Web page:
Women in Medicine: Chandrika Gowda, MD
September is Women in Medicine Month, presented by the American Medical Association Women Physicians Section. Penn State College of Medicine honors Dr. Chandrika Gowda of the Division of Hematology and Oncology in part three of this seven-part series.
Dr. Chandrika Gowda wants women to know that if they don’t follow the same path as male physicians, they will still be successful.
“I wish someone had told me it was OK to slow down for those years when I was a young mother,” she said. “I’m thankful for the support I got from my mentors and division at that time, but it may not be the case for many.”
Now Gowda, an associate professor in the Penn State College of Medicine Department of Pediatrics, Division of Hematology and Oncology, makes it her mission to tell other women to seek help when they feel that pressure. Too many women believe they have to stay on the tried-and-true road to becoming a doctor or they will never be able to move up in their profession or specialty.
As she looks back on what she has accomplished in her career and the joy she experiences being a mother to two young sons, Gowda says she realizes women physicians need to do what works best for them and their families. She believes that message is starting to resonate with medical schools.
Gowda also said she recognizes that being a physician means having a support team behind her. This includes mentors, peers, experts in her field she reaches out to, but more importantly her husband and her sons.
“I explain to my sons what I do when I am at work, and they understand,” she said. “They care about the important research that I do and because they care, they’re more accepting of my long hours or late nights on the computer.”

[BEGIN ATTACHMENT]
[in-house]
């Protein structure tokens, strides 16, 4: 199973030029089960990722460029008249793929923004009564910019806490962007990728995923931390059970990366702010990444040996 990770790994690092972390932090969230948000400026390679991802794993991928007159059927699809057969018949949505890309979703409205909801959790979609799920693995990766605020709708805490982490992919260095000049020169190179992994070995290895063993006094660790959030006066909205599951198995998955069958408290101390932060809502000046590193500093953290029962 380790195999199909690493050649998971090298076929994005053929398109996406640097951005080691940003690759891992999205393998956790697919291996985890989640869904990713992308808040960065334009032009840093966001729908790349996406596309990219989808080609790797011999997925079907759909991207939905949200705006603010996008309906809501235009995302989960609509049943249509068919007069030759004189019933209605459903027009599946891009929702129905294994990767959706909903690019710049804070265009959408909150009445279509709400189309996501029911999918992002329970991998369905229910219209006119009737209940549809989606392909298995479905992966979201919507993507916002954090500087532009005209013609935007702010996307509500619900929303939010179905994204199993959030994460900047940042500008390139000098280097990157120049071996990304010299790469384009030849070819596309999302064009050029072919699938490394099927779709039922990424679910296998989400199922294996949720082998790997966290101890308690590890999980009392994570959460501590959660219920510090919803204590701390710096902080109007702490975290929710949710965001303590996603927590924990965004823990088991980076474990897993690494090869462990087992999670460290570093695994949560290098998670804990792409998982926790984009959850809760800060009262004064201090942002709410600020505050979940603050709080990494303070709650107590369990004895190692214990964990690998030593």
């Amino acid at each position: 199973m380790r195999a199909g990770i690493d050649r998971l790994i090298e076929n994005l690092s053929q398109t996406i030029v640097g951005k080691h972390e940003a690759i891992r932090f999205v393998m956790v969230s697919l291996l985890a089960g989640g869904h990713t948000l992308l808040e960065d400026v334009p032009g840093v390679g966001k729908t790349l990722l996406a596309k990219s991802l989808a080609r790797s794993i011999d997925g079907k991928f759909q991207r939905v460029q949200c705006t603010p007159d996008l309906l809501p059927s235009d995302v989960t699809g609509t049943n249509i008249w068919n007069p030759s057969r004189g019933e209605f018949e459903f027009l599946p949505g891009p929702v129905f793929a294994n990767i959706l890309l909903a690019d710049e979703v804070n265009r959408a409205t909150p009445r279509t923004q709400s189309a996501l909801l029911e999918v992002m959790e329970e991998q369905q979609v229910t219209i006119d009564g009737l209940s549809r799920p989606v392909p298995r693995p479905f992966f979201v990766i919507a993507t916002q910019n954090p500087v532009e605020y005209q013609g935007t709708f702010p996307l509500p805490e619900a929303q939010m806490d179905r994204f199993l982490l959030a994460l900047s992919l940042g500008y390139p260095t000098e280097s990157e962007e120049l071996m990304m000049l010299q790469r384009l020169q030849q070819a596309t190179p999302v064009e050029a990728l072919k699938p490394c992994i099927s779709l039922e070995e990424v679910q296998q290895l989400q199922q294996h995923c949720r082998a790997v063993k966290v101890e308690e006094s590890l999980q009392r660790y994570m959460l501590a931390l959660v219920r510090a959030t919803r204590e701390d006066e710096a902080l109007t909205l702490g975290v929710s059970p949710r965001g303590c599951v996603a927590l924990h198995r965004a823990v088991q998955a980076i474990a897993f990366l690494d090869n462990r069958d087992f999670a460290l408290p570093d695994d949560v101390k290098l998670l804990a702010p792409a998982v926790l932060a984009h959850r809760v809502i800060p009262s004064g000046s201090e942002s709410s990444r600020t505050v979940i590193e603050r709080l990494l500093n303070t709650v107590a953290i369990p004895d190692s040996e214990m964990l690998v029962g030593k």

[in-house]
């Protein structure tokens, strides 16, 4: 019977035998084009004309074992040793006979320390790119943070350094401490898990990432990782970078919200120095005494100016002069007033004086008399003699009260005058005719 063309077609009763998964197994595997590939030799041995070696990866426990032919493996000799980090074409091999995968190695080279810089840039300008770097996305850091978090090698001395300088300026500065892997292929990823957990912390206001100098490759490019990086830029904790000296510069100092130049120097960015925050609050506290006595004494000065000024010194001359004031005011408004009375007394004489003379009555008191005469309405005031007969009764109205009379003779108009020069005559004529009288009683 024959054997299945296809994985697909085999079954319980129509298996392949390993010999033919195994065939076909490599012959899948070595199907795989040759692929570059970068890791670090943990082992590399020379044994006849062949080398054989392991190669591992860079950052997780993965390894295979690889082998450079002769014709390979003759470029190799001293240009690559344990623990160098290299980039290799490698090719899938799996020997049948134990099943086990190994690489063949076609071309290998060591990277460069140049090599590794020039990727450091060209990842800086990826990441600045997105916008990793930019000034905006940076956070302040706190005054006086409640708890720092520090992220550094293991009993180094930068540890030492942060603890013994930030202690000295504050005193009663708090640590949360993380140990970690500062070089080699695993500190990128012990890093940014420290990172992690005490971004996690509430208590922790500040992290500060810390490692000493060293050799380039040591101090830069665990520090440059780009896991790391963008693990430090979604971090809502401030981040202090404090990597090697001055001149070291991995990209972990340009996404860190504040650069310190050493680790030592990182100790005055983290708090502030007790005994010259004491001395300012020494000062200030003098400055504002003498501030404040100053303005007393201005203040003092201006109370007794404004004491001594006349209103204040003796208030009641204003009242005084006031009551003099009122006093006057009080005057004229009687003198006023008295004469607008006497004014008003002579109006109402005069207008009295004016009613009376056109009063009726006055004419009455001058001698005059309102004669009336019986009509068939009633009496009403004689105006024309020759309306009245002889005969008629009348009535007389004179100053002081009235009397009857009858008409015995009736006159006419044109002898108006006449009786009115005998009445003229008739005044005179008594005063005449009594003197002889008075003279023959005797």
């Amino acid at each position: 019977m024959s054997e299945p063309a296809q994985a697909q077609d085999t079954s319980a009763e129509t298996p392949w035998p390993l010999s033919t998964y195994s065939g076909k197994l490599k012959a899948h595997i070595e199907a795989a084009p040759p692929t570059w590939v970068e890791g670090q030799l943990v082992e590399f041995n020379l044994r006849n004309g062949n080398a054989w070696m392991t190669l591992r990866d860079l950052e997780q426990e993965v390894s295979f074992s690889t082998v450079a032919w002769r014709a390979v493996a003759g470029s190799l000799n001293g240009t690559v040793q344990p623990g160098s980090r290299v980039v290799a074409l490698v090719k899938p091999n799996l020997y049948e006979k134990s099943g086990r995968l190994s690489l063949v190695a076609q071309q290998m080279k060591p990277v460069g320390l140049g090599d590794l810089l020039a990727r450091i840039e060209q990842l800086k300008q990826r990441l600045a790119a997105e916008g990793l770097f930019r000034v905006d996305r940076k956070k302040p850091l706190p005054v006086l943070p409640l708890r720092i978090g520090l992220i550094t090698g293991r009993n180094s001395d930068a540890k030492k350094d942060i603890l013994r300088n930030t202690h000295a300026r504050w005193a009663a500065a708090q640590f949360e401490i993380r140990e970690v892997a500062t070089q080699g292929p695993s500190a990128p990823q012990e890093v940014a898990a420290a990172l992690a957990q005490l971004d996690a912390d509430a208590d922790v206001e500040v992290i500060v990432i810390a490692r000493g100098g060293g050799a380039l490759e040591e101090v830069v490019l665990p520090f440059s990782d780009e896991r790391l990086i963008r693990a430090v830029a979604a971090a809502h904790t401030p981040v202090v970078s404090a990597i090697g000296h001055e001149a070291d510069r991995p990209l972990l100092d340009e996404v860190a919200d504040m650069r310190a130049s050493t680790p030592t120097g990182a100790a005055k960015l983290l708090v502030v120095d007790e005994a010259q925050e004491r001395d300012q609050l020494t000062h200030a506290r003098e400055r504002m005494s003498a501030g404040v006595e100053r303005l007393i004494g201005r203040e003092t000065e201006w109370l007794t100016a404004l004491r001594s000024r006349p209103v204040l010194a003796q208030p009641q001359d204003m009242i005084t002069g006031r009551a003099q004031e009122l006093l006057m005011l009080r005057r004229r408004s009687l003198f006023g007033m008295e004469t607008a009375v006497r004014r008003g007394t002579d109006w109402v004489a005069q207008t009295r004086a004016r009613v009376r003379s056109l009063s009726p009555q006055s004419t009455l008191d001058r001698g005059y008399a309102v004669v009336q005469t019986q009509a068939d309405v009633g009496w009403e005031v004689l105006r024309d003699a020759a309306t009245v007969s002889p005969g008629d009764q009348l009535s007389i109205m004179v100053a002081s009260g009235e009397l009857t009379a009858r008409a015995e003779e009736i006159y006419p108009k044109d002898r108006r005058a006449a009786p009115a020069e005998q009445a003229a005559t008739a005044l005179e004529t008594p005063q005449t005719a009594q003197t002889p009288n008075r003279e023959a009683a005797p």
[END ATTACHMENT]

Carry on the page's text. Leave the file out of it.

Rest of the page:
Along with caring for patients, Gowda teaches and pursues research on new therapies for treating childhood cancer. She received several extramural grants and the John Wawrynovic Leukemia Research Scholar Endowment at Penn State College of Medicine.
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Gowda was raised to believe she could accomplish anything she set her mind to. That background helped her as she went through medical school and specialized in pediatric oncology. She reiterates that mentoring is key for women physicians as they move through their careers, but she also says that is not enough.
“Too many women physicians are over-mentored and under-sponsored,” she said, adding that women need to have the same ability to boost their career opportunities as men.
Mentoring provides women with the advice and roadmap they need to move ahead in their careers, but they also need someone to advocate for them and become invested in their success.
“This is still missing for a lot of women and shouldn’t be,” she said, “because we all know how important it is to have a community and support system.”
Gowda says she sees microaggressions at times and explains that women need to know they should speak out when they face indirect, subtle or unintentional discrimination. She believes too many women still stay quiet rather than make others feel uncomfortable.
She hopes that will change, especially as more women pursue leadership roles in medicine.
Searching for a cure
As for her work, she loves it but admits it can be difficult working with children who have cancer. Yet she is buoyed by knowing she can make a difference in people’s lives.
“It’s very inspiring and rewarding to know that my research work will one day potentially help the same children that I see in hospital do better,” she said. “That is meaningful, knowing you are part of someone’s life is amazing.”
Her advice to women who are starting medical school is to know when you need help and don’t hesitate to reach out and find support – talk to other women physicians about their journey and seek advice.
“Don’t hesitate to say what you are going through,” she said. “Have your own support network, not just for subject matter expertise help but for life advice.”
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